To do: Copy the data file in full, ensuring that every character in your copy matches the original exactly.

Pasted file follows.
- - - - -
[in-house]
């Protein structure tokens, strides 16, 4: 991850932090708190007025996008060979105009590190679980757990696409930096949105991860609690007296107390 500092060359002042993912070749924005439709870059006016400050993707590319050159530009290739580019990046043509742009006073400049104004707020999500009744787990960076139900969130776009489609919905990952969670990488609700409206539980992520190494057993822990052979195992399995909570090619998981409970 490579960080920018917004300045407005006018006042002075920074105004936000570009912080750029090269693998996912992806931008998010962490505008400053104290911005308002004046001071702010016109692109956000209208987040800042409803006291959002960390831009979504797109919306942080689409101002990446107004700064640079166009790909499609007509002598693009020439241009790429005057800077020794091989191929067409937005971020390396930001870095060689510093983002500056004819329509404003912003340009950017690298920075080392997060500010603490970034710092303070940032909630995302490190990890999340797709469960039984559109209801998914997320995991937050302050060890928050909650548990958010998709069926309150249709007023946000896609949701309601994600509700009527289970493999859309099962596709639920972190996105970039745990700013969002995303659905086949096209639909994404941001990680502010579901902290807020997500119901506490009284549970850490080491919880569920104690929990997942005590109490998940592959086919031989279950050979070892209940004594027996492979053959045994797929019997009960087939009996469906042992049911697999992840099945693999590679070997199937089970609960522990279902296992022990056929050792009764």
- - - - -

[in-house]
């Protein structure tokens, strides 16, 4: 991850932090708190007025996008060979105009590190679980757990696409930096949105991860609690007296107390 500092060359002042993912070749924005439709870059006016400050993707590319050159530009290739580019990046043509742009006073400049104004707020999500009744787990960076139900969130776009489609919905990952969670990488609700409206539980992520190494057993822990052979195992399995909570090619998981409970 490579960080920018917004300045407005006018006042002075920074105004936000570009912080750029090269693998996912992806931008998010962490505008400053104290911005308002004046001071702010016109692109956000209208987040800042409803006291959002960390831009979504797109919306942080689409101002990446107004700064640079166009790909499609007509002598693009020439241009790429005057800077020794091989191929067409937005971020390396930001870095060689510093983002500056004819329509404003912003340009950017690298920075080392997060500010603490970034710092303070940032909630995302490190990890999340797709469960039984559109209801998914997320995991937050302050060890928050909650548990958010998709069926309150249709007023946000896609949701309601994600509700009527289970493999859309099962596709639920972190996105970039745990700013969002995303659905086949096209639909994404941001990680502010579901902290807020997500119901506490009284549970850490080491919880569920104690929990997942005590109490998940592959086919031989279950050979070892209940004594027996492979053959045994797929019997009960087939009996469906042992049911697999992840099945693999590679070997199937089970609960522990279902296992022990056929050792009764």